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Types and correlates of school non-attendance in students with autism spectrum disorders

Totsika, Vasiliki, Hastings, Richard P, Dutton, Yoko, Worsley, Alison, Melvin, Glenn, Gray, Kylie, Tonge, Bruce and Heyne, David 2020, Types and correlates of school non-attendance in students with autism spectrum disorders, Autism, pp. 1-11, doi: 10.1177/1362361320916967.

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Title Types and correlates of school non-attendance in students with autism spectrum disorders
Author(s) Totsika, Vasiliki
Hastings, Richard P
Dutton, Yoko
Worsley, Alison
Melvin, GlennORCID iD for Melvin, Glenn orcid.org/0000-0002-6958-3908
Gray, Kylie
Tonge, Bruce
Heyne, David
Journal name Autism
Start page 1
End page 11
Total pages 11
Publisher SAGE Publications
Place of publication London, Eng.
Publication date 2020-05-18
ISSN 1362-3613
1461-7005
Keyword(s) Social Sciences
Psychology, Developmental
Psychology
autism
intellectual disability
school exclusion
school non-attendance
school refusal
school withdrawal
truancy
Summary School non-attendance in autism spectrum disorders has received very little attention to date. The study aimed to provide a comprehensive description of school non-attendance in students with autism spectrum disorders. Through an online survey, parents of 486 children (mean age: 11 years) reported on school attendance over 1 month and reasons for instances of non-attendance. On average, students missed 5 days of school of a possible 23 days. Persistent non-attendance (absent on 10%+ of available sessions) occurred among 43% of students. School non-attendance was associated with child older age, not living in a two-parent household, parental unemployment and, especially, attending a mainstream school. School refusal accounted for 43% of non-attendance. School exclusion and school withdrawal each accounted for 9% of absences. Truancy was almost non-existent. Non-problematic absenteeism (mostly related to medical appointments and illness) accounted for 32% of absences. Non-problematic absenteeism was more likely among those with intellectual disability, school refusal was more likely among older students and school exclusion was more likely among students from single-parent, unemployed and well-educated households. Findings suggest that school non-attendance in autism spectrum disorders is a significant issue, and that it is important to capture detail about attendance patterns and reasons for school non-attendance. Lay abstract Our study aimed to describe school non-attendance in students with autism. We conducted an online survey. Parents of 486 students (mean age: 11 years) indicated which days their child had missed school (over a period of 1 month). If the child had missed a day, the parent was asked to select a reason from a list of 15 possible reasons (this is a measure of types of school non-attendance called SNACK (School Non-Attendance ChecKlist; Heyne et al., 2019)). On average, students missed 5 days of school of a possible 23 days. Missing over 10% of school is known as persistent absence, and in our study, 43% of students experienced persistent absence. Older students, who attended mainstream schools, who did not live in a two-parent household and whose caregiver was unemployed were more likely to miss school. Looking at the reasons for absence, school refusal was the most frequent reason, accounting for 43% of absences. Nine percent of absence was due to school exclusion. Nine percent of absence was due to school withdrawal. Truancy was almost non-existent. A final reason describes non-problematic absence that is mostly due to medical appointments and illness. This type of absence accounted for 32% of absences in our study, and it was more likely in student with intellectual disability. School refusal was more likely among older students. School exclusion was more likely among students from single-parent, unemployed and well-educated households. Findings from this study help us to understand better the difficulties students with autism experience attending school.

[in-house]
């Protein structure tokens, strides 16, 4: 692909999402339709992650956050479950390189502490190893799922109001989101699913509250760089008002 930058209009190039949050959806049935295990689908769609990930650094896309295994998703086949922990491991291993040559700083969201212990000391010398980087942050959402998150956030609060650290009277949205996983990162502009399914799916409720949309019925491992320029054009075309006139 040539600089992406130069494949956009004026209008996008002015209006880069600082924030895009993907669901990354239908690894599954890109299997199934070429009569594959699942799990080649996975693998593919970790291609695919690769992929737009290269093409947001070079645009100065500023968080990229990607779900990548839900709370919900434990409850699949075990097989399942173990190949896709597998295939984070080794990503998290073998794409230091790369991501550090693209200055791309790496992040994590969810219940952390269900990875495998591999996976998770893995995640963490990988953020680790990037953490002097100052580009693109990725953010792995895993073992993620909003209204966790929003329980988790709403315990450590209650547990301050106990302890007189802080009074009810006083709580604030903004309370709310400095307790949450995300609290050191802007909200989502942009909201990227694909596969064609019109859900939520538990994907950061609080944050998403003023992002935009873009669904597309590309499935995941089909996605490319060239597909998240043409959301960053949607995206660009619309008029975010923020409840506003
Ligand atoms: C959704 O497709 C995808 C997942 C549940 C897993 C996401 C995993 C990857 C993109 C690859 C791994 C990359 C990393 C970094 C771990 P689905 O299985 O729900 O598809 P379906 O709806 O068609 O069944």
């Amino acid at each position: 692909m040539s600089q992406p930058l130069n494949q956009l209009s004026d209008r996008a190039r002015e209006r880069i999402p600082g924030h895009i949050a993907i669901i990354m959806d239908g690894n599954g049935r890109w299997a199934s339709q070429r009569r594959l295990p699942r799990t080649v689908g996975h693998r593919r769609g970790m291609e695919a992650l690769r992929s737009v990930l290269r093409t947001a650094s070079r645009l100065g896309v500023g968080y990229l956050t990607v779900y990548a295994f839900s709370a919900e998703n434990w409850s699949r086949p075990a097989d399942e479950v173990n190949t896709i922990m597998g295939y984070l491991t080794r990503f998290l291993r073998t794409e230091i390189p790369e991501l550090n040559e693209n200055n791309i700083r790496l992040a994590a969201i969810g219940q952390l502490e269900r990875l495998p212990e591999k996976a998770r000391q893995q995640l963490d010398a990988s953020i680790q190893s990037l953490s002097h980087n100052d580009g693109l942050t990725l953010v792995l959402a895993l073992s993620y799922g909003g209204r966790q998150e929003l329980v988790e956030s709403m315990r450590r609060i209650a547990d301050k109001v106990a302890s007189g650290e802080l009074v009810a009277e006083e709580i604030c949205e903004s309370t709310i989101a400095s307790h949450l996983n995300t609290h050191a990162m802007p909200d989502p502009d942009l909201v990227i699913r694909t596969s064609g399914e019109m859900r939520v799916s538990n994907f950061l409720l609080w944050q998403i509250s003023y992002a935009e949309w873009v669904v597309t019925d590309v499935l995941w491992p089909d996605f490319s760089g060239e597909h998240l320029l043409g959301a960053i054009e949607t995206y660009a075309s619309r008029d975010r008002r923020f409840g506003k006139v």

Language eng
DOI 10.1177/1362361320916967
Indigenous content off
Field of Research 1303 Specialist Studies in Education
1701 Psychology
1702 Cognitive Sciences
HERDC Research category C1 Refereed article in a scholarly journal
Free to Read? Yes
Persistent URL http://hdl.handle.net/10536/DRO/DU:30137293

Document type: Journal Article
Collections: Faculty of Health
School of Psychology
Open Access Collection
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Every reasonable effort has been made to ensure that permission has been obtained for items included in DRO. If you believe that your rights have been infringed by this repository, please contact drosupport@deakin.edu.au.